| Our hair wreath is typical of this art form. Most were horseshoe-shape, framed inside a shadow box. When memorial wreaths were made, hair was collected and added to the wreath whenever any one died. The top of the wreath was always kept open...."ascending heavenward." The newest hair would be placed in the center and slid to the side as it became part of the large wreath when the next person passed away.
This wreath was donated by Ruth Gertrude Easton (1892-1982). (Visit Ruth at the Riverside Cemetery) Ruth was a teacher in Gouverneur for 43 years and a tireless volunteer for the Gouverneur Historical Association. Her obituary says Ruth was "noted for her creativity. It showed in original poems and teaching materials she used with her young charges and also in her leisure time hobbies of painting, pottery and jewelry making. Other hobbies included her beautiful gardens, her stamp collection, crossword puzzles and other interests that kept her busy after her retirement."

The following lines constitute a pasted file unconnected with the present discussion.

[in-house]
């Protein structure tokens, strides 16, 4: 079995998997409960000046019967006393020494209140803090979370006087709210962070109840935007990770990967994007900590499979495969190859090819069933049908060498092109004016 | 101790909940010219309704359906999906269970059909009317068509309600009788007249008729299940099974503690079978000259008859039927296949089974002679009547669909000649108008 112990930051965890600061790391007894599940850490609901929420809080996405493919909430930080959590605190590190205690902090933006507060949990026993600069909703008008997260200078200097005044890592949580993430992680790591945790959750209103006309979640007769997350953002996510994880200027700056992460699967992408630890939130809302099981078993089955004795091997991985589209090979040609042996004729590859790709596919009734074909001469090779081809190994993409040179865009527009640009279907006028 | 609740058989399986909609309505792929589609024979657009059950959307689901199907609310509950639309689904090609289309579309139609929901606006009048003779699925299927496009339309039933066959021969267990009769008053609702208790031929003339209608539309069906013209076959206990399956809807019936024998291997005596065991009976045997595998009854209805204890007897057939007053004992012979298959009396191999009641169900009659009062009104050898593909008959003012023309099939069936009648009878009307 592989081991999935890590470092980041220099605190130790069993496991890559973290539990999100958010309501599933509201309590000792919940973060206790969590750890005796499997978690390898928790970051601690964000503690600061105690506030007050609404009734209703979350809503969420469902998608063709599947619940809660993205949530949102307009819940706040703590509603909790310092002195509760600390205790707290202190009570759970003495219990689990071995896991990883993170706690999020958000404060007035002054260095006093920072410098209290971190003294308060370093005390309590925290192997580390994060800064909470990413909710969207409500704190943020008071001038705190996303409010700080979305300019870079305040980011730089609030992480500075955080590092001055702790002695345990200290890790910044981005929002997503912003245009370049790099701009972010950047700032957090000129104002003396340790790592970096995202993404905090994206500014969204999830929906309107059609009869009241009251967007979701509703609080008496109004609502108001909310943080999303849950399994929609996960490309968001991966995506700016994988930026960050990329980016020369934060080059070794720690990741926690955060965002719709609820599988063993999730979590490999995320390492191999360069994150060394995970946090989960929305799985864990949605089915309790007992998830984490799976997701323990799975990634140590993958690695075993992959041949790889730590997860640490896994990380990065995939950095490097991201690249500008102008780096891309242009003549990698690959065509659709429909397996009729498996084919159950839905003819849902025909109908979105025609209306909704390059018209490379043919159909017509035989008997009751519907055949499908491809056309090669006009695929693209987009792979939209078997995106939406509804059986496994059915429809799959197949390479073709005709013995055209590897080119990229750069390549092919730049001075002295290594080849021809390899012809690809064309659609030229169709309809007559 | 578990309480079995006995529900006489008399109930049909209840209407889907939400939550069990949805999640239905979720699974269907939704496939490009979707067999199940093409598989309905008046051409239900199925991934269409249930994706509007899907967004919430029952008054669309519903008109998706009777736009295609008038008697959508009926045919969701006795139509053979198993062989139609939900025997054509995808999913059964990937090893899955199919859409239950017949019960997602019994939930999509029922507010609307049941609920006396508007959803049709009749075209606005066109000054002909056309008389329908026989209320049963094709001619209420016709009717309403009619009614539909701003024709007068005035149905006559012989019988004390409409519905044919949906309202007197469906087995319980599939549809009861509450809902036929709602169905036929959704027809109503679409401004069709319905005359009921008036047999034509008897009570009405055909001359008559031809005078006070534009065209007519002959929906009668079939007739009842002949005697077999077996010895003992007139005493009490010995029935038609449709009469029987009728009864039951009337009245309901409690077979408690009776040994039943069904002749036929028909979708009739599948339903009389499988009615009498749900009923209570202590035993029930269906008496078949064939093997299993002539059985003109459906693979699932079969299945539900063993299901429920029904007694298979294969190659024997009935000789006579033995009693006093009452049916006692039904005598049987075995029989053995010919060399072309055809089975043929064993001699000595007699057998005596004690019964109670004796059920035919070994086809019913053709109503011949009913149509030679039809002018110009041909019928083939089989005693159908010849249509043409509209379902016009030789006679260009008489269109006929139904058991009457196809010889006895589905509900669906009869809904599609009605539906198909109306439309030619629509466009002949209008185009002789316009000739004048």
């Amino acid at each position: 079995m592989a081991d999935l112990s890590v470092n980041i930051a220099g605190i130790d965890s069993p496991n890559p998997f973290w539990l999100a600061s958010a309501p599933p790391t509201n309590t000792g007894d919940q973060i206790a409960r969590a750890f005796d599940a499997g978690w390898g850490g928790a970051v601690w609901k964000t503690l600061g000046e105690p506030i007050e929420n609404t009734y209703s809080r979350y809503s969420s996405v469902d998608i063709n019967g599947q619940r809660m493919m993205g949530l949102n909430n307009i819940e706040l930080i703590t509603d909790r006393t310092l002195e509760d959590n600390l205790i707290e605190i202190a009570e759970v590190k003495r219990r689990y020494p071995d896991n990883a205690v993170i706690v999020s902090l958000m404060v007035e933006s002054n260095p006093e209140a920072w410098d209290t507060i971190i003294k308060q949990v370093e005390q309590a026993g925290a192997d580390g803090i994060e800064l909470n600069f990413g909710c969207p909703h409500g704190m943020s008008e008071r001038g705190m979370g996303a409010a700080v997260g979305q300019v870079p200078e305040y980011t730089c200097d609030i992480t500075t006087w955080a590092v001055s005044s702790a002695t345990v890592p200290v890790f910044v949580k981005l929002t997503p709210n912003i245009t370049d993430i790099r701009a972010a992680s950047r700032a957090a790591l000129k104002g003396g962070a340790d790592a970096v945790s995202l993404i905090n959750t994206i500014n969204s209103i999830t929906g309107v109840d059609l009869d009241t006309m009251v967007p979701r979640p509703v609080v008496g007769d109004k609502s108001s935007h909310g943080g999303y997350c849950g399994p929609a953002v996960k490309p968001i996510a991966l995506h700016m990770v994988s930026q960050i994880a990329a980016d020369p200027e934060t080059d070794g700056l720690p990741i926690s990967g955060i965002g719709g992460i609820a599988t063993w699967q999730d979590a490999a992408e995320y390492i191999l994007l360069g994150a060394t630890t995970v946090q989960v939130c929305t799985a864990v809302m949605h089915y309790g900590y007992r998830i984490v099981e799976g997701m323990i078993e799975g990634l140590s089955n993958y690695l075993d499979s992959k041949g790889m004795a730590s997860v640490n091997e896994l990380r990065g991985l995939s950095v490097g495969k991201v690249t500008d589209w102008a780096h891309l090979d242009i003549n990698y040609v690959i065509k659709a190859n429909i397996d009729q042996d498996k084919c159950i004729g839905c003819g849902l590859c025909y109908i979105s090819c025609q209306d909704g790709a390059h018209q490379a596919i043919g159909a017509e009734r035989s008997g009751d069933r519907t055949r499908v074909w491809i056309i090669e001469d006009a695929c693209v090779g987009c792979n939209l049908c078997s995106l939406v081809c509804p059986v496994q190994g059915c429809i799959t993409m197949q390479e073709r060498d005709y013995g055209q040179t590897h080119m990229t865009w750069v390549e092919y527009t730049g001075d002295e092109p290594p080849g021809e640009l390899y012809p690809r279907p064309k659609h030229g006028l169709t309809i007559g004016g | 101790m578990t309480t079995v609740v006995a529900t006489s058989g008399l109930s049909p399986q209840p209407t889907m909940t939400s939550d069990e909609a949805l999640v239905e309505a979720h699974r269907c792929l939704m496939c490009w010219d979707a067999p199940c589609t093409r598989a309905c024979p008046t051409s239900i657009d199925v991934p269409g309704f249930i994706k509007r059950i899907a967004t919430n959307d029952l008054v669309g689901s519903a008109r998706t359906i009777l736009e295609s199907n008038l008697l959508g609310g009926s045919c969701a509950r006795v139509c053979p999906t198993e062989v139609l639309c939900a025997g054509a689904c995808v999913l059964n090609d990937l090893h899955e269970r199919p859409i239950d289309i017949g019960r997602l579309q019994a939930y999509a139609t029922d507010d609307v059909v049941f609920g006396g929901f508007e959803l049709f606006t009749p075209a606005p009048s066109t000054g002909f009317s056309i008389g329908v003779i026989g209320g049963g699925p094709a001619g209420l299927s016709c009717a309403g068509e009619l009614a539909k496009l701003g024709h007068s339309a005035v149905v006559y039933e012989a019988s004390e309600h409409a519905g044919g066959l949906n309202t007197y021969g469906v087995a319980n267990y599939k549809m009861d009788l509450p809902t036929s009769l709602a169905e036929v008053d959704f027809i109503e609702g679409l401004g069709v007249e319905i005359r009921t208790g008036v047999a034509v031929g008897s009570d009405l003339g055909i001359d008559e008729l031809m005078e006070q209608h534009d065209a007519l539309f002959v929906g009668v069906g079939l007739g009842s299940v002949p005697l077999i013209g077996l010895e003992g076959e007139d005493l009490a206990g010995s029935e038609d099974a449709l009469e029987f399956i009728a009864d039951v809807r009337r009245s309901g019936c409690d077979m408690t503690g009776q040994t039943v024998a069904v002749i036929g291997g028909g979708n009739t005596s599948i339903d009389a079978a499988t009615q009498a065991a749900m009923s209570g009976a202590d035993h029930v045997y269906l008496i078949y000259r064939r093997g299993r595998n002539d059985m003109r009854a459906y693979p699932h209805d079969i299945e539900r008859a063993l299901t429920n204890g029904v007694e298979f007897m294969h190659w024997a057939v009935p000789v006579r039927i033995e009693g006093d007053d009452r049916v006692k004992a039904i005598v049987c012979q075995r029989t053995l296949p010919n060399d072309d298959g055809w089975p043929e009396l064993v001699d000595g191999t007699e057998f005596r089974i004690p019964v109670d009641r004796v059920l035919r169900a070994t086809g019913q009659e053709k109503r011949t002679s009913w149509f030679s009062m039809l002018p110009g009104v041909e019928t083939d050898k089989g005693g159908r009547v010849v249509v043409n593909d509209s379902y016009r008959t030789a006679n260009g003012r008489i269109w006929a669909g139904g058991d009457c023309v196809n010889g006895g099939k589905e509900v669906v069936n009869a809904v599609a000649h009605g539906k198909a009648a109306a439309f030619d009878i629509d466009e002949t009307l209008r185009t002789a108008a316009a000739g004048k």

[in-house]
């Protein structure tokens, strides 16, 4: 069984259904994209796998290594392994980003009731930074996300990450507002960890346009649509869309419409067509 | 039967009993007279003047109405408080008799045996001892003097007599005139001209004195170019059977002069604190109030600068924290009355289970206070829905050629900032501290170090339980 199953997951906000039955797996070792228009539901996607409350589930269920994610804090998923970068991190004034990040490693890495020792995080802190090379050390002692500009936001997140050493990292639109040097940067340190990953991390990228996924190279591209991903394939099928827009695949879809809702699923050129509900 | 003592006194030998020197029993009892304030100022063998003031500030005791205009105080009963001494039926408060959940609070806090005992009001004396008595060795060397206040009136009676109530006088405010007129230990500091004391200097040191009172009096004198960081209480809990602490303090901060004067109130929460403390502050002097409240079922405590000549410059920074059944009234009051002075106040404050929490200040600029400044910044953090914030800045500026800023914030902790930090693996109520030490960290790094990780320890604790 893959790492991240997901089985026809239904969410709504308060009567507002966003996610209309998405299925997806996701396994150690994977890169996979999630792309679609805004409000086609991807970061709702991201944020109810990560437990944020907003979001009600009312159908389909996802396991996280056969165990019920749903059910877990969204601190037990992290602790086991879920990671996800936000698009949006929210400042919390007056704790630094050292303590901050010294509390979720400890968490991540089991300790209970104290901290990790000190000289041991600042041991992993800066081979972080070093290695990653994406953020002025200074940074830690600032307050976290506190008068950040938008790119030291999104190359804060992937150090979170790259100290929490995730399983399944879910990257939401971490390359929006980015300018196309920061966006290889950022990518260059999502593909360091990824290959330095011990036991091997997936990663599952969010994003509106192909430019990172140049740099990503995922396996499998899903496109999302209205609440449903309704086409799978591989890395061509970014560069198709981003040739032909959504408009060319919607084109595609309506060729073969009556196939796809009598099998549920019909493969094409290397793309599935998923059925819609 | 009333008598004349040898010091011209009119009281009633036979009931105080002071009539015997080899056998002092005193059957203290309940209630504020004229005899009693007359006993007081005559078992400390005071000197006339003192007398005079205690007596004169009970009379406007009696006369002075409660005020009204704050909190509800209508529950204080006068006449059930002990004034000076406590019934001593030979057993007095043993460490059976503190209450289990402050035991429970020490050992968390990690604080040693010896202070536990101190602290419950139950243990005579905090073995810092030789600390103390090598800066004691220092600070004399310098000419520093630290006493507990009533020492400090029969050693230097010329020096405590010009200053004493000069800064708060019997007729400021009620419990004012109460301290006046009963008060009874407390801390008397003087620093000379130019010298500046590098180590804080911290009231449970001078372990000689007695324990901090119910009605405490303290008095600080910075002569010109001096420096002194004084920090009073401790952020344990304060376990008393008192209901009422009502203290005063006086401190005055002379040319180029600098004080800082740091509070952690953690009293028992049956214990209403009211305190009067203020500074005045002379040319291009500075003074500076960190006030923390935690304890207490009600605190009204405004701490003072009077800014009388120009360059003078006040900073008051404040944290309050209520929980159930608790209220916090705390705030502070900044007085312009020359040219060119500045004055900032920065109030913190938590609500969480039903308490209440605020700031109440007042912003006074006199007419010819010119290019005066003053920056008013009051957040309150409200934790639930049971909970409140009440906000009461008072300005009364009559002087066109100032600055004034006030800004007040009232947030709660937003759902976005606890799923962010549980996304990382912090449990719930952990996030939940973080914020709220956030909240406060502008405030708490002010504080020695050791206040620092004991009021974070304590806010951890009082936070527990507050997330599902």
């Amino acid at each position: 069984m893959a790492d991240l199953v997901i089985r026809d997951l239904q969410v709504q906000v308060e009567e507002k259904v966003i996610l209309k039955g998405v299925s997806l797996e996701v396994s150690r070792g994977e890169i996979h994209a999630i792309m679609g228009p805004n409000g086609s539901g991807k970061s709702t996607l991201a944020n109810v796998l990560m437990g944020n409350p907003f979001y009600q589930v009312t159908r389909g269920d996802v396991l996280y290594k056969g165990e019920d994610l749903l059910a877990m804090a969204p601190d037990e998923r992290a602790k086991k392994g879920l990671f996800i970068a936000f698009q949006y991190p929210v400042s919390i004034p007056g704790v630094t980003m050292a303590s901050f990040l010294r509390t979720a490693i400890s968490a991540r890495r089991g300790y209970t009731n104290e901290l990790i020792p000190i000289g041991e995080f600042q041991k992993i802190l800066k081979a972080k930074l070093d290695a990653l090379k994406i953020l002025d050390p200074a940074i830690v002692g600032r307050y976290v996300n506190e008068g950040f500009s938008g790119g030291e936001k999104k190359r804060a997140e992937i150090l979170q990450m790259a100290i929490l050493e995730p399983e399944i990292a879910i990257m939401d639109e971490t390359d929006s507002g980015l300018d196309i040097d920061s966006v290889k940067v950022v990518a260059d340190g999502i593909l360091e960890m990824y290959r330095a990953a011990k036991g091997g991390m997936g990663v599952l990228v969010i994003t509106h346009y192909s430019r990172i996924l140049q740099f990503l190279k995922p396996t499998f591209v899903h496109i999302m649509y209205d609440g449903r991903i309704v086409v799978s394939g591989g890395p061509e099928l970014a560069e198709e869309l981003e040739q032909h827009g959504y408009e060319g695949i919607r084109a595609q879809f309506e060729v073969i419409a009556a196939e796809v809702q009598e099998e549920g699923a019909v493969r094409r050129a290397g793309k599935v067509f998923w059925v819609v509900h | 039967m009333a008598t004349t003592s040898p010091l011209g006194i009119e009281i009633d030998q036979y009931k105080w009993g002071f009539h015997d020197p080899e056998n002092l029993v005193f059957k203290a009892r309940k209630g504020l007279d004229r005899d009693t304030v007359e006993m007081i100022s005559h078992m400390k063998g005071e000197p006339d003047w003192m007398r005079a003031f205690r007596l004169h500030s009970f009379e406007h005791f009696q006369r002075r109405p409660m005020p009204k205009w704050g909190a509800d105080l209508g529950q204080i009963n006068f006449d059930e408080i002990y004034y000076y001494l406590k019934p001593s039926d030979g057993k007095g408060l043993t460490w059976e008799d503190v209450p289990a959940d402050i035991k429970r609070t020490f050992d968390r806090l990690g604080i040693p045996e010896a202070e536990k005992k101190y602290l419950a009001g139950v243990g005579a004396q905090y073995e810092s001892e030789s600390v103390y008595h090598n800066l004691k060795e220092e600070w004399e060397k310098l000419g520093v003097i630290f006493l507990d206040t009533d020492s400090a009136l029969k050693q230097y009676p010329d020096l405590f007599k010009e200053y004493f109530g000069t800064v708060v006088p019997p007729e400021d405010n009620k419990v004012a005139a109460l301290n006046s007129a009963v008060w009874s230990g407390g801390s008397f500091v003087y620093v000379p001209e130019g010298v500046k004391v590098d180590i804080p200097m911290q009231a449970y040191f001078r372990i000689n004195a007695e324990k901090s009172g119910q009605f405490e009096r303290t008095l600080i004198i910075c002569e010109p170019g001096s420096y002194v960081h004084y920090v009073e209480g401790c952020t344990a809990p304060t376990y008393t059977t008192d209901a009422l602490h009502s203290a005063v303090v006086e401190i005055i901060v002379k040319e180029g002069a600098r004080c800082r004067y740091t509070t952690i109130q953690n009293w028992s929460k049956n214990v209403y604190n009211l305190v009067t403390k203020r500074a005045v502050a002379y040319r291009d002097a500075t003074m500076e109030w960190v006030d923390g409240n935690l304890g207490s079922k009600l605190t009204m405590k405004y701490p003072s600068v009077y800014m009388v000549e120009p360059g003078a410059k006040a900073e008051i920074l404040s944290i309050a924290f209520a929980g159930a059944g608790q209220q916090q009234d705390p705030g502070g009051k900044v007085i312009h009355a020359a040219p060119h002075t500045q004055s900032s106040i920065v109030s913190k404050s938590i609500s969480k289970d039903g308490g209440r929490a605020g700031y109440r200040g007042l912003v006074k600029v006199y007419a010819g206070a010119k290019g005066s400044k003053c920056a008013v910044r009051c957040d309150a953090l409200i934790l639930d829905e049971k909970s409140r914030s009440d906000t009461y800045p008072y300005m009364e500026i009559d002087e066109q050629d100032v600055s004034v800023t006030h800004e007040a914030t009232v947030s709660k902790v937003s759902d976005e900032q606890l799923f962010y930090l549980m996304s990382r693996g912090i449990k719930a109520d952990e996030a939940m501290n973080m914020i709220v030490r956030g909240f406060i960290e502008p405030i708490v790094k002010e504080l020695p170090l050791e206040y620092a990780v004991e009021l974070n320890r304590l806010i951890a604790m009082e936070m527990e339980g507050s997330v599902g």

Ruth's father, Seymour Easton, had married Emma Sheldon, after her mother (Sarah Drake) died in 1906. Emma became a "friend and advisor" to Ruth during her teenage years. Emma was the originator of this hair wreath and the sister of James Sheldon, who was a Bank of Gouverneur President and the Boy in the Green Dress. Their sister, Julia Sheldon Neary was one of the founders of the Gouverneur Reading Room.